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Ho Chi Minh City seeks to max out 2-child limit

Ho Chi Minh City seeks to max out 2-child limit

Wednesday, July 05, 2017, 11:01 GMT+7

Couples in Ho Chi Minh City are now encouraged to make the most out of Vietnam’s decades-old two-child policy as the city continues to report the lowest fertility rate in the country.

At a meeting of the municipal People’s Council on Tuesday, the local administration reported on the status of the city’s population and proposed relevant population and family planning policies to be implemented until 2020.

According to the report, Ho Chi Minh City performed outstandingly in maintaining sex balance at birth, with 106 boys being born against every 100 girls.

However, the report highlighted the fact that the southern metropolis continued to record the lowest fertility rate out of 63 provinces and cities in Vietnam.

An average woman in Ho Chi Minh City gives birth to 1.46 children in her lifetime, a rate that has been maintained fairly stable over the past nine years, according to the report.

In the 1960s, an average woman in northern Vietnam would give birth to around six children, according to Nguyen Thien Nhan, Party chief of Ho Chi Minh City, who had once worked as head of Vietnam’s National Steering Committee on Population and Family Planning.

Since the 1960s, Vietnam has implemented a two-child policy that emphasizes the goal to have no more than two children in each family, with those working in the public sector facing monetary fines for exceeding the limit.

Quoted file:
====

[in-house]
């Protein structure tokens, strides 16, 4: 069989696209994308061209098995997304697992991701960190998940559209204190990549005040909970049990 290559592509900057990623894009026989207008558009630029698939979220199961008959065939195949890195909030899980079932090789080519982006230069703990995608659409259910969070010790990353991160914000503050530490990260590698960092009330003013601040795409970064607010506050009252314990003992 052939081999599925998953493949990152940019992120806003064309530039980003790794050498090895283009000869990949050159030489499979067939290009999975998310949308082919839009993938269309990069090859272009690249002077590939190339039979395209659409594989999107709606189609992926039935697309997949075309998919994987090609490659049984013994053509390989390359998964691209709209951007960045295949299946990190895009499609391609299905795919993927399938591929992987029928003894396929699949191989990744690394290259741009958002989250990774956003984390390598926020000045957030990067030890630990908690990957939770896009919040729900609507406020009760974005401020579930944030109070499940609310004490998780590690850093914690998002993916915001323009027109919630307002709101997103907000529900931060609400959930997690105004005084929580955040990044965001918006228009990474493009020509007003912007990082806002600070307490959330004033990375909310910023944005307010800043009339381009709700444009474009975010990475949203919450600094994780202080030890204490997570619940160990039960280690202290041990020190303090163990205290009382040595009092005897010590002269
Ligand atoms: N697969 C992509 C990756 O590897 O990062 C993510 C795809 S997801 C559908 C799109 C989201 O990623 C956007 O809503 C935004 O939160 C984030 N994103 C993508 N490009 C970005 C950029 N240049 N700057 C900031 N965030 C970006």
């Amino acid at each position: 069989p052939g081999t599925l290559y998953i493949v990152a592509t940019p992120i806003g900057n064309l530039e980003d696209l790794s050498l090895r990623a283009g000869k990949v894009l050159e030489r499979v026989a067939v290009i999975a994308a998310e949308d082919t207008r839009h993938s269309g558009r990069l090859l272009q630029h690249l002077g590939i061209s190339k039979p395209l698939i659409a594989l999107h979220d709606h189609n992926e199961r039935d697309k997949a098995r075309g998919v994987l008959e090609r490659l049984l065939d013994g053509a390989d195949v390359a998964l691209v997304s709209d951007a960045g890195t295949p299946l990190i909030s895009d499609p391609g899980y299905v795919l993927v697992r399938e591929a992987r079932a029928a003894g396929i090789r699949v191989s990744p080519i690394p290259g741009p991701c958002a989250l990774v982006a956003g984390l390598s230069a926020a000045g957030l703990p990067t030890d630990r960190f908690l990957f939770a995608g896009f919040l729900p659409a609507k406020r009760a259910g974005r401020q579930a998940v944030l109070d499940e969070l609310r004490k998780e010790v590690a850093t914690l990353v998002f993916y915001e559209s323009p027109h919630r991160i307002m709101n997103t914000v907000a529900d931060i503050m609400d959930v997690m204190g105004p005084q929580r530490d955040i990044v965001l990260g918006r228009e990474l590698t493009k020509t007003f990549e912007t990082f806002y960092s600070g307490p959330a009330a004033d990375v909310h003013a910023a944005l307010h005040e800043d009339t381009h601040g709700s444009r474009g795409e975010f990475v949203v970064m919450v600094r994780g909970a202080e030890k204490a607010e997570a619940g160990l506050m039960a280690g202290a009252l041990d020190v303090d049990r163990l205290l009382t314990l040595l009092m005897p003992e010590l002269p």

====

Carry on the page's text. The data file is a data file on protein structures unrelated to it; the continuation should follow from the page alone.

The policy has dramatically brought down the country’s fertility rate to three children per woman in the 1980s and two children per woman from 2005 until now, Nhan said.

Quá tải "rồng con"

New mothers crowd Tu Du Hospital in Ho Chi Minh City in this photo taken on September 30, 2012. Photo: Tuoi Tre

“The stabilization of Vietnam’s replacement fertility rate over the past ten years has played an important role in keeping families in order, the population sustainable, and creating a golden population structure,” Nhan asserted. “Very few countries in the world have been able to achieve such a feat.”

However, Nhan warned of possible damage to the city’s workforce should the fertility rate of local women plunge too low.

Citing Japan, South Korea and Singapore where low fertility rates that have gone on for decades have led to labor shortage crises, Nhan said the most important goal of any population policy is to maintain a healthy replacement fertility rate, the total fertility rate at which a population exactly replaces itself from one generation to the next, without migration.

After 50 years of keeping its fertility rate at a low level, Japan has had its population decrease by 40 million and the country is now under tremendous pressure from an aged population, Nhan said.

“It is therefore important for Ho Chi Minh City to raise its fertility rate and maintain it at a stable level of two children per woman,” the Party chief stressed. “It brings hardship [to a family] to have too many children, but it brings harm to the country to have too few.”

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Nguyen Thien Nhan (L), Party chief of Ho Chi Minh City, talks to Nguyen Thi Quyet Tam, chairwoman of the municipal People’s Council, at a meeting on July 4, 2017. Photo: Tuoi Tre

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